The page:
Network June 2018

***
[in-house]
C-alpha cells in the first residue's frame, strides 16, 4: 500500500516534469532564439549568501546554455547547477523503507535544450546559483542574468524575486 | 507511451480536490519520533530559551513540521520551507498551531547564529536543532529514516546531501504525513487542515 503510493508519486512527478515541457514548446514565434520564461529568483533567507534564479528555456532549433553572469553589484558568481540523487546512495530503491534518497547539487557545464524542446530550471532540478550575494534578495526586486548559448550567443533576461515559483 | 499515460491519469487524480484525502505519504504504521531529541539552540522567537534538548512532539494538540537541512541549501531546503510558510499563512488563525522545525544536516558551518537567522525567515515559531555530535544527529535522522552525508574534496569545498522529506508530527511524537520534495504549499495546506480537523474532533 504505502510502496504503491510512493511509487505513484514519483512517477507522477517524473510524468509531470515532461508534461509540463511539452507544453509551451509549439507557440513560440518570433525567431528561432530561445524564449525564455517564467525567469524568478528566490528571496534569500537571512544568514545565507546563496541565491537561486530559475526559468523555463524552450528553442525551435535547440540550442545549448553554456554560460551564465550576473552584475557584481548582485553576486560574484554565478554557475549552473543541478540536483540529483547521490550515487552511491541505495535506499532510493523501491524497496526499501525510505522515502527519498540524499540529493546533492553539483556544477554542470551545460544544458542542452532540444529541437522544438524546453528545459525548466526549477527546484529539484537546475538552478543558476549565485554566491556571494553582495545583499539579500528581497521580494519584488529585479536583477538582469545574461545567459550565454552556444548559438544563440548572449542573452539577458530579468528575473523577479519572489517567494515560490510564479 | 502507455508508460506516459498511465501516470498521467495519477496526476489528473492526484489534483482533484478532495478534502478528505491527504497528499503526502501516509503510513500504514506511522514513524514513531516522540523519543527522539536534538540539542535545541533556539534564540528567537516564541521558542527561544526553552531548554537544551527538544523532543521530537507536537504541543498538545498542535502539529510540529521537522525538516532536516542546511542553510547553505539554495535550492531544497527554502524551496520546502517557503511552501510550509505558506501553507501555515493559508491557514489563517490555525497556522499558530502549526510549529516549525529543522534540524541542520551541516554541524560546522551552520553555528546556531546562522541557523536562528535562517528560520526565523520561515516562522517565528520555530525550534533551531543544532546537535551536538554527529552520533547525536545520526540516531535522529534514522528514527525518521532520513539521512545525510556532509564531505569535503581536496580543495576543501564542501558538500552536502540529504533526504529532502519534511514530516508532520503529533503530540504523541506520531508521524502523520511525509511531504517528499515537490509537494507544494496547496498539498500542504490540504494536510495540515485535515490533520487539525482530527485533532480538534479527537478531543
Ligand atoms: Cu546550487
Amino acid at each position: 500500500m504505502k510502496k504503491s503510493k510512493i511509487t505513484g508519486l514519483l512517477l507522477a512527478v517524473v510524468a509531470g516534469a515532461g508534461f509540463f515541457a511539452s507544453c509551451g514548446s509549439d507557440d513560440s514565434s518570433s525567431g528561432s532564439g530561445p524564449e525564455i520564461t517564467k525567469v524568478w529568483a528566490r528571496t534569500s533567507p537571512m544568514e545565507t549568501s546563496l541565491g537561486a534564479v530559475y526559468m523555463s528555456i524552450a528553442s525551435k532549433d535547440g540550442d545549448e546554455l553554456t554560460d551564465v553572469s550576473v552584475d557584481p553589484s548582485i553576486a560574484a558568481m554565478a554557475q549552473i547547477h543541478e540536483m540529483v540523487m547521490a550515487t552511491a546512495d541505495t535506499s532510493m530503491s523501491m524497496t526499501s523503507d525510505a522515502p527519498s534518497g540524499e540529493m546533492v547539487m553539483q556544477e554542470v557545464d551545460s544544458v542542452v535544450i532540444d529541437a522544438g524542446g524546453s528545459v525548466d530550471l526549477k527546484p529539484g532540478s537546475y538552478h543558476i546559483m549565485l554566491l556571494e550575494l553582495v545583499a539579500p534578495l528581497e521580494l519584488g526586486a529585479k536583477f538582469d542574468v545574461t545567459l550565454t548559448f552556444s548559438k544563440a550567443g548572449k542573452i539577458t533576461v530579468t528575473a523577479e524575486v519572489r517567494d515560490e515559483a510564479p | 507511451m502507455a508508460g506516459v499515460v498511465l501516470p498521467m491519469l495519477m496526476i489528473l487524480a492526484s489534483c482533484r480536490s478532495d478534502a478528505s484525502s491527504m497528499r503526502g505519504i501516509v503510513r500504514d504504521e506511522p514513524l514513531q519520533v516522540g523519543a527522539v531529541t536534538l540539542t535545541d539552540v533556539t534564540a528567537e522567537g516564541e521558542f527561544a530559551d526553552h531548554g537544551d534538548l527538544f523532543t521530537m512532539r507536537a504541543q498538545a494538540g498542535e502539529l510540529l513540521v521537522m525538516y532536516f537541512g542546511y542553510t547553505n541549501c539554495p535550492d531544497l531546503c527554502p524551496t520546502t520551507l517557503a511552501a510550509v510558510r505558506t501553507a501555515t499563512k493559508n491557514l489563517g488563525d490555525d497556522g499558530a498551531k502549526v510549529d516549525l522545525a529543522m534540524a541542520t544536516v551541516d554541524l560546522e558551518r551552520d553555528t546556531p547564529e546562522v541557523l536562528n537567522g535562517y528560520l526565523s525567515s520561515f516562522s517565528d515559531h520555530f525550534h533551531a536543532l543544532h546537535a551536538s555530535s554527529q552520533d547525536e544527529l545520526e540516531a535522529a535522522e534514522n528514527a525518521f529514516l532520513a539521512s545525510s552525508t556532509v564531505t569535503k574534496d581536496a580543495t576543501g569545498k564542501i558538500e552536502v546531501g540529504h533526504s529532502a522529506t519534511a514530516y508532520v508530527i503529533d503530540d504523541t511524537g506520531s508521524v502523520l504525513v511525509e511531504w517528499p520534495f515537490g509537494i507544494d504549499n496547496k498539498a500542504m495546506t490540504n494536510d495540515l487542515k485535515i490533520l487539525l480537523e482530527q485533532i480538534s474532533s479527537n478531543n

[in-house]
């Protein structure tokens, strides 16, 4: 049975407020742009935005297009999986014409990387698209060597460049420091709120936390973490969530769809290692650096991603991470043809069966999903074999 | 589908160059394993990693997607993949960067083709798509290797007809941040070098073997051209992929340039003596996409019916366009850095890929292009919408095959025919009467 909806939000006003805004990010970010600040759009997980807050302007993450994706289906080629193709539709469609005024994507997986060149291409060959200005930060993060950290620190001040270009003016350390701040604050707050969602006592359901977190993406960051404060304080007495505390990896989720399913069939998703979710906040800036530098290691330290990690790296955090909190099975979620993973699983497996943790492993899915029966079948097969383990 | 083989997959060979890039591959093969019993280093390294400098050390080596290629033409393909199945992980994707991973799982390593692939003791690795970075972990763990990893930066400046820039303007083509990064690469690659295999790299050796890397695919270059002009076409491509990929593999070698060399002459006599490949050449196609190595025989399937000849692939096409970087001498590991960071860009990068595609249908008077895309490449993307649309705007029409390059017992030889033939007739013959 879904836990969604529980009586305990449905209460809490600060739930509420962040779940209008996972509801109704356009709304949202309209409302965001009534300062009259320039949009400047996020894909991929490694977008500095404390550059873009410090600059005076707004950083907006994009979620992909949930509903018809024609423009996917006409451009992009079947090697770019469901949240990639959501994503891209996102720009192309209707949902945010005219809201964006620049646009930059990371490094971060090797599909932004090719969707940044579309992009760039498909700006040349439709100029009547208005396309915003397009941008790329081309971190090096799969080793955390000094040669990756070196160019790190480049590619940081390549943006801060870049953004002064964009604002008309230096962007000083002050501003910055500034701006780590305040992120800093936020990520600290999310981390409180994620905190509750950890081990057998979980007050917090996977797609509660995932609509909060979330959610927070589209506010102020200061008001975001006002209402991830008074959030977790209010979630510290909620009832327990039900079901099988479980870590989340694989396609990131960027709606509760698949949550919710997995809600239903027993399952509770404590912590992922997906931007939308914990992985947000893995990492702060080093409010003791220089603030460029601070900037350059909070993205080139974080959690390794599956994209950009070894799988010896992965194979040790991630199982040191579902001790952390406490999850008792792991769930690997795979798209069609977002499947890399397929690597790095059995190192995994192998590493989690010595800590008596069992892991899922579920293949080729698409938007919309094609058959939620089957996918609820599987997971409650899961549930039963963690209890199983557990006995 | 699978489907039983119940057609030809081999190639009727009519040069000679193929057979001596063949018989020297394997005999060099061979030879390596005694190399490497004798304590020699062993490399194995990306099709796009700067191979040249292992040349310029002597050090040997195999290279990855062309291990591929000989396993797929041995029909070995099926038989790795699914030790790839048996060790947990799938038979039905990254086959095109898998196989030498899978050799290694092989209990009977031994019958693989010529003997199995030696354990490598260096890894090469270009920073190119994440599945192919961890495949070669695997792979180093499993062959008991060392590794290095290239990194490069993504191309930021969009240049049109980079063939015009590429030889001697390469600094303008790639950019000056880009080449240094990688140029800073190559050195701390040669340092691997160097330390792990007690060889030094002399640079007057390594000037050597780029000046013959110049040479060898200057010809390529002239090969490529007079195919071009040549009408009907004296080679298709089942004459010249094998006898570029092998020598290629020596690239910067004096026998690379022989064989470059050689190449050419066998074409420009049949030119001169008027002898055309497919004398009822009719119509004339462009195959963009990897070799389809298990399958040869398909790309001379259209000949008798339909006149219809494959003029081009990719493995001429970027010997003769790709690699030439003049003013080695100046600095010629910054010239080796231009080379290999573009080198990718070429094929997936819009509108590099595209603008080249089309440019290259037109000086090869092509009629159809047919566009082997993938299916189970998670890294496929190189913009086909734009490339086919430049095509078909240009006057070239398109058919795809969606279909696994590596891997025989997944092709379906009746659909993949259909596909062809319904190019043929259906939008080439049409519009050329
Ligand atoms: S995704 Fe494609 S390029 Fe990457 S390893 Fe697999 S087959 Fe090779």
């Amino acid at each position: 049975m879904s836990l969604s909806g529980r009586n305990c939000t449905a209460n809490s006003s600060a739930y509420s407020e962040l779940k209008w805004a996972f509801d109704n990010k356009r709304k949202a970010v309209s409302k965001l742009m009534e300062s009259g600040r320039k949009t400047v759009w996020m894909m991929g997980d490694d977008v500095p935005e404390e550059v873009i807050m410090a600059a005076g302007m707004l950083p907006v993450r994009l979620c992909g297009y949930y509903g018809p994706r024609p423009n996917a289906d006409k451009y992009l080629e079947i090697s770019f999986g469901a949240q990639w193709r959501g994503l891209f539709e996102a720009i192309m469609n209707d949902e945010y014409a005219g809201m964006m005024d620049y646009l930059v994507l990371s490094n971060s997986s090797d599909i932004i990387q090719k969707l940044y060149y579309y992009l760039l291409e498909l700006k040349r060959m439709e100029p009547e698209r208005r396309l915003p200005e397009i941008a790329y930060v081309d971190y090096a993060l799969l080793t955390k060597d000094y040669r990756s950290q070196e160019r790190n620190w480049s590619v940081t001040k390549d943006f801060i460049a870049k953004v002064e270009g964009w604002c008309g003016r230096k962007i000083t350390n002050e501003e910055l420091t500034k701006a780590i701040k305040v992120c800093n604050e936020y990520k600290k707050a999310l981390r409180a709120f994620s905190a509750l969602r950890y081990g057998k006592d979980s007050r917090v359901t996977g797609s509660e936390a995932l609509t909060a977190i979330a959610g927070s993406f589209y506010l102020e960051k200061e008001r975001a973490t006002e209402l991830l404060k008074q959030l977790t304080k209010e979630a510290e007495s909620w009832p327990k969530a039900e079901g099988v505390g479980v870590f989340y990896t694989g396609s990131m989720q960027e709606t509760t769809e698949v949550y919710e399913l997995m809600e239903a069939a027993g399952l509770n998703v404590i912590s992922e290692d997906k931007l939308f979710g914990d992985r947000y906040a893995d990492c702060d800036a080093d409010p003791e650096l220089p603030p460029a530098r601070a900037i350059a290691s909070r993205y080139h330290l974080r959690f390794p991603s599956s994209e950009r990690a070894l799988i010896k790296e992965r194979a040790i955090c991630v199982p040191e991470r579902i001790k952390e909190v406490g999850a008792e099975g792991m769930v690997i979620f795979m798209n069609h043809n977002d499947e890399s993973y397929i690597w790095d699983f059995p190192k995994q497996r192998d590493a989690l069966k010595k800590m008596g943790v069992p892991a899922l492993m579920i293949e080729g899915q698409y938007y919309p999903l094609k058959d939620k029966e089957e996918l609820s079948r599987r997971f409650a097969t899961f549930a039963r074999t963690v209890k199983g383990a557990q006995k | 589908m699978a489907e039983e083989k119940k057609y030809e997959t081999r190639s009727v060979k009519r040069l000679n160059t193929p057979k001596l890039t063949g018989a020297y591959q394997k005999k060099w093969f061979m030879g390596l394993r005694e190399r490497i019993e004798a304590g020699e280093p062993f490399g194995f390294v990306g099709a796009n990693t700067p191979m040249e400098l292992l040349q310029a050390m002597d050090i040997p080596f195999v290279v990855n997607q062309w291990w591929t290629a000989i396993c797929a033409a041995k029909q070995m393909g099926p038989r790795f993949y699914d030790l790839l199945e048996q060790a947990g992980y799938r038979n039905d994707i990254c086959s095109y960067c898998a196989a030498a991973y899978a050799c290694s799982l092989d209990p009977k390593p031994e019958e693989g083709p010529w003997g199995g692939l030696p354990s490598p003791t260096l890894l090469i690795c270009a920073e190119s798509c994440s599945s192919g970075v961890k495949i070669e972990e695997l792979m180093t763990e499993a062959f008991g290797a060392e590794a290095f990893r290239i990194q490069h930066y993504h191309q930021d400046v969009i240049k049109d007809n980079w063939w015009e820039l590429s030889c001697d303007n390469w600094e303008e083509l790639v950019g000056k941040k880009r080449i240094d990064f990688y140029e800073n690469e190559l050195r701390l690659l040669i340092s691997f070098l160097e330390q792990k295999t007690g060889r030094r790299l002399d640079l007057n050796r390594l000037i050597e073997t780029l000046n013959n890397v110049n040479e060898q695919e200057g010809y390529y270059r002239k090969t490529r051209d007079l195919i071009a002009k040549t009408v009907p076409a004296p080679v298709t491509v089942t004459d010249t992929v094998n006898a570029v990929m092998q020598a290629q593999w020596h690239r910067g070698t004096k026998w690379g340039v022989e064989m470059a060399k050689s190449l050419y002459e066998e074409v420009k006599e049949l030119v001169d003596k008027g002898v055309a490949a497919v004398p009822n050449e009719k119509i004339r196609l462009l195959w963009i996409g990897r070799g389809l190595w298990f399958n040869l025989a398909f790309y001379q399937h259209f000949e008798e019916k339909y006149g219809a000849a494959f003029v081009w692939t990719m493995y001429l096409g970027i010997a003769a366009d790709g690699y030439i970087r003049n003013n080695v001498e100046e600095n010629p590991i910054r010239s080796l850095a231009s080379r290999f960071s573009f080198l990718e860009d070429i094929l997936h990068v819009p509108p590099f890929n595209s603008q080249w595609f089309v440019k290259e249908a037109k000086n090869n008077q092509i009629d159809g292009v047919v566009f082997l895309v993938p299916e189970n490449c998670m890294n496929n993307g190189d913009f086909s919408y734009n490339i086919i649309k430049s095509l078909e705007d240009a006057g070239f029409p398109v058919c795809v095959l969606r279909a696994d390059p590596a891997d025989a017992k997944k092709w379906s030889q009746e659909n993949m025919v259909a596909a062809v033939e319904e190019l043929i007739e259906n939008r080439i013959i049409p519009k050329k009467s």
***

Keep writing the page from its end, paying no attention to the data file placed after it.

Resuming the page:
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NETWORK / 15 / JUNE 2018 The Internet of Things (IoT) and the data it offers for monitoring and control represents an important opportunity for utilities. Utilities have long had access to enormous amounts of data, but the building blocks of an IoT solution now include powerful analytics capabilities which enable utilities to better utilise this data to transform their operations. Secure communications with the grid The foundation of any IoT solution is secure, reliable connectivity to assets and endpoints in the field. This includes low-power wireless connectivity that provides extensive coverage coupled with long battery life. It's a solution that scales smoothly and cost-effectively, as new endpoints are added. IoT platform A robust IoT software platform is an essential building block of any IoT solution. High volumes of data are being gathered from disparate systems - wired and wireless - and this platform must connect, process, and transport this data to upstream applications. It must also provide cost- effective lifecycle device management for a rapidly growing range of endpoints. Analytics and visualisations Relevant data is combined and presented in real-time and in context to provide genuine insight. An advanced analytics platform featuring machine learning and visualisation techniques combines data from multiple sources to generate actionable intelligence, which enables predictive maintenance, and real-time control alerts for data trends signalling abnormal operations. Partner with Nokia to build your IoT solution with analytics that unleash the value of data. Visit https://spacetimeinsight. com/ Alternatively email Nigel. or I N D U S T RY I N S I G H T Analytics a key building block for utility IoT solution technology (DLT) enables the linking of large amounts of data sources to make meaningful insight. But we believe there is a whole wealth of benefit the underlying DLT can enable, especially within the context of our rapidly decentralising, smart energy networks of the future. In a nutshell DLT, is a shared, encrypted, decentral - ised ledger system maintained by a network of computers, or nodes, removing the need for a vast array of intermediaries and privately held data sets, whilst providing real time, tamperproof data to optimise system performance. There are a number of ways in which DLT can enhance efficiency, coopera - tion and development of future energy networks while deliver- ing price value for consumers. My colleagues and I are already providing insight to our clients on emerging oppor - tunities and benefits associ- ated with DLT in the context of future energy systems. We were also recently shortlisted for I3P (Infrastructure Industry Innovation Platform) funding to develop a series of rail sector focused solutions and have de - veloped our own in house DLT application, "lifechain," which collates health and safety data from across our supply chain, giving project teams insight into emerging trends and potential future issues on the horizon and, crucially, providing trust, security and transparency to all our stakeholders. This shows how DLT is providing solutions to help meet the critical national needs of the UK's infrastructure. According to Eurobat's 2016 report, homeowners with renewable energy sources only use 30 per cent of the energy they generate and about 60 per cent if they own battery storage as well. Using a DLT solution, this excess energy could be used through localised energy trading networks in which small scale generators can automatically supply their neighbours once their consumption requirements have been satisfied. The Brooklyn microgrid project is researching the potential of DLT for managing a decentralised peer-to-peer power grid with live tests across 10 homes within a community. Once vehicle-to-grid technology takes off, the role of consumers as providers of energy will only become more enhanced and provide additional streams of value. Smart contracts DLT can enable management of energy networks through smart contracts. These con- tracts can provide signals to the energy system to initiate certain transactions based on times, behaviours or any other prede - fined variables. A smart contract backed system could ensure that efficient energy storage takes place whenever excess energy is generated. In the reverse situation, where generated output energy is insufficient to meet consumer demands, DLT could directly control network flows through activation of balancing activi - ties, such as storage facilities, to ensure supply meets the excess in demand. A recent study by Imperial projects a £3-5bn reduction in overall annual costs of running the electricity system if flex - ibility resources can make a full contribution by 2030. With DLT ensuring system accessibility, transparency and automation this projection could easily become reality. These are three key benefits which DLT could bring to the energy sector in future. There will likely be benefits available to less tech savvy consumers. Firstly, due to the simplification of transactions through disin - termediation and digitisation of all documents, transaction costs could decrease. Additionally, the greater market transparency entailed by DLT solutions would likely lead to lower prices as consumers will be able to marry up their consumption with the most cost-effective tariff based on their behaviours.

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